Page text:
Inuit Art at the 57th Venice Biennale

By February 8, 2017News

Kananginak Pootoogook, RCA (1935–2010) has been named as a participating artist in this years Venice Biennale, opening May 13, 2017. The late Kinngait (Cape Dorset) artist, known for his distinct figurative style and often humorous approach in both his graphic and sculptural works, is the first Inuit artist to be included in the fair.

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Kananginak Pootoogook (1935–2010 Kinngait), The First Tourist, 1992, lithograph, 57 x 71 cm ALL IMAGES © DORSET FINE ARTS

Well known for his skillful and naturalistic portrayals of animal subjects, Pootoogook was attuned to social and cultural change in his community, evidenced by his iconic print The First Tourist (1992), the subject of our Last Look in the Winter 2016 issue of the IAQ dedicated to Photography, on newsstands now. “His intelligent eye is not overtly critical of Southerners and their ways; instead it finds the humour or incongruity in situations,” noted curator Ingo Hessel in his feature on the artist from 2010. “His depictions of people are inspired variously by autobiography, history, and pure imagination; they evoke the past and myth without being romantic.

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Kananginak Pootoogook, Untitled, 2010, ink and coloured pencil on paper, 50.8 x 66 cm COURTESY MARION SCOTT GALLERY

Fellow Canadians 2016 Sobey Art Award winner Jeremy Shaw and multimedia artist Hajra Waheed join Pootoogook in the fairs central exhibition Viva Arte Viva while Vancouver artist Geoffrey Farmer presents work in the Canadian Pavilion. Curated by Christine Macel, chief curator of the Centre Pompidou, the International Art Exhibition, mounted across both the Arsenale and Central Pavilion of the Giardini, includes works from 120 artists hailing from over 55 countries.

“Art is the most precious part of the human being. [It] is the favourite place for dreams and utopias, relationships with other human beings, with nature and cosmos, as well as with a spiritual dimension,” explains Mace in her curatorial statement. She goes on to note that Viva Arte Viva will provide a platform to rediscover “those who passed away too early or those who are unknown to the public despite the importance of their works.”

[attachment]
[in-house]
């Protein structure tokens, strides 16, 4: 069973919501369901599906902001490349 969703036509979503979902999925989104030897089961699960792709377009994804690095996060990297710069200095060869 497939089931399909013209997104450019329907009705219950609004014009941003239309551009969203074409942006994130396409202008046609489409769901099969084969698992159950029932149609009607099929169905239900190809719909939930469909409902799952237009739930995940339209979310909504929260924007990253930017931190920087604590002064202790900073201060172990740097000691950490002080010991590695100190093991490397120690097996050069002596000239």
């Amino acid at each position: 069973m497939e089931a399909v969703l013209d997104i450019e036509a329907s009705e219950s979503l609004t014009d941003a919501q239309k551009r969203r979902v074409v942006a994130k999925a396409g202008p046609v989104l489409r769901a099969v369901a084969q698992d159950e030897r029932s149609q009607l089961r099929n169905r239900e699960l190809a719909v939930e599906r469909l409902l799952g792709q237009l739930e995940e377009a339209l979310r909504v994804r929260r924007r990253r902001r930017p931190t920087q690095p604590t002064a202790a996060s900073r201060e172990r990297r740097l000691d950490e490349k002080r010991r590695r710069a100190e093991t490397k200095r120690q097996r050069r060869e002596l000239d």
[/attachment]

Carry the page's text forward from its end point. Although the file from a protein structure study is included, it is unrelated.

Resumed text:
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Kananginak Pootoogook, Untitled, 2009, ink and coloured pencil on paper, 55.9 x 76.2 cm COURTESY MARION SCOTT GALLERY

Pootoogook joins a handful of Indigenous artists from Canada who’ve had a presence at the Biennale. The first, Edward Poitras, was the representative for the Canadian Pavilion in 1995, followed by Rebecca Belmore in 2005. Jordan Bennett has produced two projects, an offsite project Caboto (2011) and Ice Fishing (2015), a collateral exhibition to the Biennale’s main programming developed by the Terra Nova Art Foundation.

On the occasion of Pootoogook’s passing, John Westren, Showroom Manager at Dorset Fine Arts, succinctly captured the artists’ unique legacy. “Kananginak perceived, recalled, and made into art those rare magical moments in human experience when ordinary events in nature and commonplace relationships among people are suddenly elevated and recognized by the heart and soul.”

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Kananginak Pootoogook, Untitled, 2008, ink and coloured pencil on paper, 55.9 x 76.2 cm COURTESY MARION SCOTT GALLERY

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